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RIEDL: Farm subsidies ripe for reform
Question of the Day
Lawmakers seeking to rein in the spending spree that has produced a staggering $1.4 trillion budget deficit are ignoring one of the ripest sources of potential savings: farm subsidies.
Most congressional deficit-reduction proposals have been silent on farm subsidies, and the House Agriculture Committee recently released a bipartisan letter pre-emptively warning against fundamental agriculture reform. Because farm subsidies are concentrated in "red America," they will test conservatives' willingness to apply tough budget choices to their own favored programs.
Defenders assert that the $25 billion annual cost of farm subsidies (a bit less than 1 percent of federal spending) is too small to bother reforming. Yet one-third of the federal budget — $1 trillion total — consists of programs that each cost $25 billion or less. Should all that spending be taken off the table, too? Every dollar saved from these programs represents another dollar that won't have to be cut from Social Security or Medicare.
Farm subsidies are supposed to protect farmers against poverty and instability. This Norman Rockwell image aside, farm subsidies are actually America's largest corporate welfare program.
The average farmer earns more than $83,000 annually (nearly 20 percent above the national average), according to the Department of Agriculture. Commercial farmers, who receive the majority of subsidies, report an average net income of $170,000, and a net worth close to $1 million. And despite past attempts to limit subsidies to millionaire farmers, the last farm bill actually repealed key payment limits.
The farm economy is booming. Farmers dealing with higher energy prices are also benefiting from soaring prices of wheat (up 81 percent in the past year), corn (up 59 percent) and soybeans (39 percent). Consequently, 2011 net farm income is forecast at 52 percent above 2009 levels.
Farm subsidy advocates often respond that farms could not survive without large subsidies. Nonsense. Producers of just five crops — wheat, cotton, corn, soybeans and rice — receive nearly all farm subsidies. In fact, only one-third of the $390 billion in annual agricultural production is directly subsidized. All other farmers — including growers of fruits, vegetables, livestock and poultry — receive nearly nothing.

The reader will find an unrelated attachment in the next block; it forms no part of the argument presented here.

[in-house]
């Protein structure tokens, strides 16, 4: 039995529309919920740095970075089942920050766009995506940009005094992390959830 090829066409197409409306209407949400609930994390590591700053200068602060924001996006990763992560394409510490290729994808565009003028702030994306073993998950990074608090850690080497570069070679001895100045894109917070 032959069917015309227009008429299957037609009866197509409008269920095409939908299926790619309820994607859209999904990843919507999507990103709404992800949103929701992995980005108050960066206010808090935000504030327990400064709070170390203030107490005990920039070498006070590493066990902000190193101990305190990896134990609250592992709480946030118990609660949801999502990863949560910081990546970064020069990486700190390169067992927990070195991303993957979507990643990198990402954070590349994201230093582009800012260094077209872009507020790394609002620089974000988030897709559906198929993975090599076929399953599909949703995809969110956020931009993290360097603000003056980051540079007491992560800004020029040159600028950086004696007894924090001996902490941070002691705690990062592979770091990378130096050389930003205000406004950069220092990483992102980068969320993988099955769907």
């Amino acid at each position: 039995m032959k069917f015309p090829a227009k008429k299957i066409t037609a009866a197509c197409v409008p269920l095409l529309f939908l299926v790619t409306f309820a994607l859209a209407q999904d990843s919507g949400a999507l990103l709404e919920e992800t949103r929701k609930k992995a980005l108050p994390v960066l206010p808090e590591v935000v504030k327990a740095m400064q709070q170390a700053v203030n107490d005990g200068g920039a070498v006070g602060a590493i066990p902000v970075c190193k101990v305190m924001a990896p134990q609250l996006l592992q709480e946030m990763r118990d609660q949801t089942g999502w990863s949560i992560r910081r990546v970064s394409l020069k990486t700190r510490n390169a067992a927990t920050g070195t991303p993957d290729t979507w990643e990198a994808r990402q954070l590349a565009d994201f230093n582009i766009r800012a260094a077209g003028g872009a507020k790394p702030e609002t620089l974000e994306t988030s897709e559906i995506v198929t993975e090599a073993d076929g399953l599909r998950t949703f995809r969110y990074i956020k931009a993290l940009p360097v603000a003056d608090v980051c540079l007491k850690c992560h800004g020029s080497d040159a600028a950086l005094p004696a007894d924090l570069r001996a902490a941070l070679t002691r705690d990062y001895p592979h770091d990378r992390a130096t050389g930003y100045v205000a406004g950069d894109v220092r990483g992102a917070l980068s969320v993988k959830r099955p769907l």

This begs the question: If farm subsidies are necessary to produce an adequate food supply with stable prices and thriving farmers, why haven't the growers of non-subsidized crops experienced these problems?
Supermarkets are filled with food produced and distributed without farm subsidies. This includes everything from apples to oranges, from beef to chicken. In fact, American farmers are growing and distributing more rich and diverse products than ever before, from kumquats to purple potatoes, all without subsidies.
Yet the prices and supplies of these products are relatively stable, and the farmers' incomes are just as high as those of subsidized farmers. The free market already works for all other farm production. Surely it can work for producers of wheat, cotton, corn, soybeans and rice.
U.S. farm policy also fails Economics 101. Its approach to propping up crop prices and farmer incomes is to offer the largest subsidies to those who plant the most crops — thus encouraging more over-planting and driving prices down further, ultimately necessitating more subsidies. Then, while paying some farmers to grow more crops, the Conservation Reserve Program pays other farmers to grow fewer groups. For every farm program, there is an equal and opposite farm program.
The real farm policy challenge is yearly income fluctuations resulting from crop and weather unpredictability. This can be solved inexpensively with tax-free Farmer Savings Accounts that help farmers smooth out the boom and bust years. Multi-year busts could be addressed with an improved crop insurance system. This new system would cover all farmers (not just the "big five" growers), support free markets and international trade, and cost a fraction of the current system.
Reining in spending and deficits will require broad-based budget reforms. If farm subsidies cannot be included in those reforms even with a booming farm economy, then President Ronald Reagan's quip that a government program is "the nearest thing to eternal life we'll ever see on this Earth" will be truer than ever.
• Brian Riedl is Grover M. Hermann Fellow in Federal Budgetary Affairs at the Heritage Foundation (www.heritage.org).
© Copyright 2014 The Washington Times, LLC. Click here for reprint permission.
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